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Surgical removal of canine teeth

The canines are the teeth with the longest and thickest root on the entire jaw. The eruption of these teeth is crucial to the final alignment of the anterior teeth. For this reason, the canines are crucial, not just from an aesthetic stand point, but from a functional stand point as well. The trajectory of the canine tooth is long, especially in the upper jaw, and it’s not exactly a smooth process because it has to overcome a series of bone obstacles in order to arrive where it is suppose to erupt. That is why it’s not unusual to find full or partial inclusion of these teeth (when the tooth remains in the jaw covered by bony tissue, unable to erupt). When this happens there are three distinct strategies that we can choose from:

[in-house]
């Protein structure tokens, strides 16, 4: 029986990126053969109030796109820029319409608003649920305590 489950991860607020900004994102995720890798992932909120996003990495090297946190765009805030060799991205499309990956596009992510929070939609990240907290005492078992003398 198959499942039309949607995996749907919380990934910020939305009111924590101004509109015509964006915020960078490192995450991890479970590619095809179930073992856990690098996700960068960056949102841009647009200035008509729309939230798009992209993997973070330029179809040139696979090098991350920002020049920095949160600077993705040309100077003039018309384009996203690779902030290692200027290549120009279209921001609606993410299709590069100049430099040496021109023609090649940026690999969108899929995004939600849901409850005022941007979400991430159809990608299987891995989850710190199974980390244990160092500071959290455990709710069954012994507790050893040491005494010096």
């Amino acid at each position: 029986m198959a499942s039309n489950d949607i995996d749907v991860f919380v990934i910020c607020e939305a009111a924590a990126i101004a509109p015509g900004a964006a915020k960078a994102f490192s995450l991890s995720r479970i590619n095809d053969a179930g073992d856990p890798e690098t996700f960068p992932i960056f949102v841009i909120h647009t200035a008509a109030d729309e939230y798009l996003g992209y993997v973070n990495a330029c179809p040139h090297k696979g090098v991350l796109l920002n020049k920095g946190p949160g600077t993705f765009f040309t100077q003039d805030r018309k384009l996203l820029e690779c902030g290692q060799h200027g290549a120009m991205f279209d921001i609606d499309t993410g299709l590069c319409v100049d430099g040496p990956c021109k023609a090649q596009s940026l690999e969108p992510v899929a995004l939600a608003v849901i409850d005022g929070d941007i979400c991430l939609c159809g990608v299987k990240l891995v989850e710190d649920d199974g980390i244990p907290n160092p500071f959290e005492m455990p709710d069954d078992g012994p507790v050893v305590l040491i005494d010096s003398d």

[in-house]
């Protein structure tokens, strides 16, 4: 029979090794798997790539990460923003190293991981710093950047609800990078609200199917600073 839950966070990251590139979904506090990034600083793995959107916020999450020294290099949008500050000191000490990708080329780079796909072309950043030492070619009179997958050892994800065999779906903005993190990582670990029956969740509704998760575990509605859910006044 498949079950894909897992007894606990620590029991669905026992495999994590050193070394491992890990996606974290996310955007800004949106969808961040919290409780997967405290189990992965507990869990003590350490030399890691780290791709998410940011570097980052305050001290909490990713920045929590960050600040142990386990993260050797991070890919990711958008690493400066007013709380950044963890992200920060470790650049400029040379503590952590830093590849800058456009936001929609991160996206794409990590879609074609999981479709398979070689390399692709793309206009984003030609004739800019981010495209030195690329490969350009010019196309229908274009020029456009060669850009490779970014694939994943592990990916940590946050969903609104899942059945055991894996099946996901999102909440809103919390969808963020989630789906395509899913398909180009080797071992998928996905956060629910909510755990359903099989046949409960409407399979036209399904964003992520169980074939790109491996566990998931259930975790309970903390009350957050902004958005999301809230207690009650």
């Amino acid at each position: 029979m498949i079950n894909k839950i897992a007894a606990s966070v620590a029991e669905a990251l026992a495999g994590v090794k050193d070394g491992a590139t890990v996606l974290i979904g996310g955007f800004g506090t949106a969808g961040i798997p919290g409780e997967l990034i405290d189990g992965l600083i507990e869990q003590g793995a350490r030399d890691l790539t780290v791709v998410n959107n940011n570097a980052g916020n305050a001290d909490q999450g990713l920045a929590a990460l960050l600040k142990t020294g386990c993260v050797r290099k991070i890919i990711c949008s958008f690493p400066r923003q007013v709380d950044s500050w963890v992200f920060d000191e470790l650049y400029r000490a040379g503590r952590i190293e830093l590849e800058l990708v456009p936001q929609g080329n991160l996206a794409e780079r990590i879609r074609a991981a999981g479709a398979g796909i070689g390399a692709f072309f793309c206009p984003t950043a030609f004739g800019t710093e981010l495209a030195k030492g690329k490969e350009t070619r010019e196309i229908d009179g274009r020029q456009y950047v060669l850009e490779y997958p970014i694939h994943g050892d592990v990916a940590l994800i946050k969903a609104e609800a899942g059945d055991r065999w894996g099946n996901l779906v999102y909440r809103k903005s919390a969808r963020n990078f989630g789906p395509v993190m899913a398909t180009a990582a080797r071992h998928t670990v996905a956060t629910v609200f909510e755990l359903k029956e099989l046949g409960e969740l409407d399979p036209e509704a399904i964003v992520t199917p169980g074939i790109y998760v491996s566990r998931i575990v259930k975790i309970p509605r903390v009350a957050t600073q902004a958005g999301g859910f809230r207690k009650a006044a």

• Controlled and watchful waiting
  • Fenestration: Involving a small incision to expose the crown of the canine, and through orthodontic therapy, leading the tooth to its natural position.
  • Surgical Removal: When an orthodontic treatment will not give the desired results, or when a patient does not want this treatment option, the tooth can be surgical removed. This should be done before symptoms associated with the inclusion of a tooth arise, such as damaging the roots of adjacent teeth, or the cystic formation processes. Afterwards implants can be placed in the jaw…